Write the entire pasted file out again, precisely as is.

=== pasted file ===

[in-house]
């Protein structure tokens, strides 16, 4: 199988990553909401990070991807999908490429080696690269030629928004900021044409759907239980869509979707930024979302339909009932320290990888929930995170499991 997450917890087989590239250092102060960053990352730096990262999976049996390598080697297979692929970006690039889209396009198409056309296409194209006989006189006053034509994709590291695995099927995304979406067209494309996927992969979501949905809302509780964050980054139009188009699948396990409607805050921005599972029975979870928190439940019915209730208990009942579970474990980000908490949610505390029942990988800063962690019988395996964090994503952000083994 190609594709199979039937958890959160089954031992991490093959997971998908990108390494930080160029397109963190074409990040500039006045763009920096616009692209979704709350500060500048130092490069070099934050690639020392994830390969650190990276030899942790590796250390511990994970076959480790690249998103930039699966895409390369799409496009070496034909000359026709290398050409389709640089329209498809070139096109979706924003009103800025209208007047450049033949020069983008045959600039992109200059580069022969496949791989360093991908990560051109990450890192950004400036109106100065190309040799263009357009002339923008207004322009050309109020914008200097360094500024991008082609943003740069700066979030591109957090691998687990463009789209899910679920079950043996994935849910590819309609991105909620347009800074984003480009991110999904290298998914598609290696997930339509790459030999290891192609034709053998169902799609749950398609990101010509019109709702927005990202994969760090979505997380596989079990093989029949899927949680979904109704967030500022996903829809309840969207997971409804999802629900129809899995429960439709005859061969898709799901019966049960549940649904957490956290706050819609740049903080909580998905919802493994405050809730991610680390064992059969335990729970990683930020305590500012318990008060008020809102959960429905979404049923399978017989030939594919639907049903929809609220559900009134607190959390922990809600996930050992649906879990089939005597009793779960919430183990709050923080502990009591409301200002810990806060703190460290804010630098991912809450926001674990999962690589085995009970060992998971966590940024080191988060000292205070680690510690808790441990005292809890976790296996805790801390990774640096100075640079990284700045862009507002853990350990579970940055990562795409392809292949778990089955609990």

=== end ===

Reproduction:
[in-house]
């Protein structure tokens, strides 16, 4: 199988990553909401990070991807999908490429080696690269030629928004900021044409759907239980869509979707930024979302339909009932320290990888929930995170499991 997450917890087989590239250092102060960053990352730096990262999976049996390598080697297979692929970006690039889209396009198409056309296409194209006989006189006053034509994709590291695995099927995304979406067209494309996927992969979501949905809302509780964050980054139009188009699948396990409607805050921005599972029975979870928190439940019915209730208990009942579970474990980000908490949610505390029942990988800063962690019988395996964090994503952000083994 190609594709199979039937958890959160089954031992991490093959997971998908990108390494930080160029397109963190074409990040500039006045763009920096616009692209979704709350500060500048130092490069070099934050690639020392994830390969650190990276030899942790590796250390511990994970076959480790690249998103930039699966895409390369799409496009070496034909000359026709290398050409389709640089329209498809070139096109979706924003009103800025209208007047450049033949020069983008045959600039992109200059580069022969496949791989360093991908990560051109990450890192950004400036109106100065190309040799263009357009002339923008207004322009050309109020914008200097360094500024991008082609943003740069700066979030591109957090691998687990463009789209899910679920079950043996994935849910590819309609991105909620347009800074984003480009991110999904290298998914598609290696997930339509790459030999290891192609034709053998169902799609749950398609990101010509019109709702927005990202994969760090979505997380596989079990093989029949899927949680979904109704967030500022996903829809309840969207997971409804999802629900129809899995429960439709005859061969898709799901019966049960549940649904957490956290706050819609740049903080909580998905919802493994405050809730991610680390064992059969335990729970990683930020305590500012318990008060008020809102959960429905979404049923399978017989030939594919639907049903929809609220559900009134607190959390922990809600996930050992649906879990089939005597009793779960919430183990709050923080502990009591409301200002810990806060703190460290804010630098991912809450926001674990999962690589085995009970060992998971966590940024080191988060000292205070680690510690808790441990005292809890976790296996805790801390990774640096100075640079990284700045862009507002853990350990579970940055990562795409392809292949778990089955609990």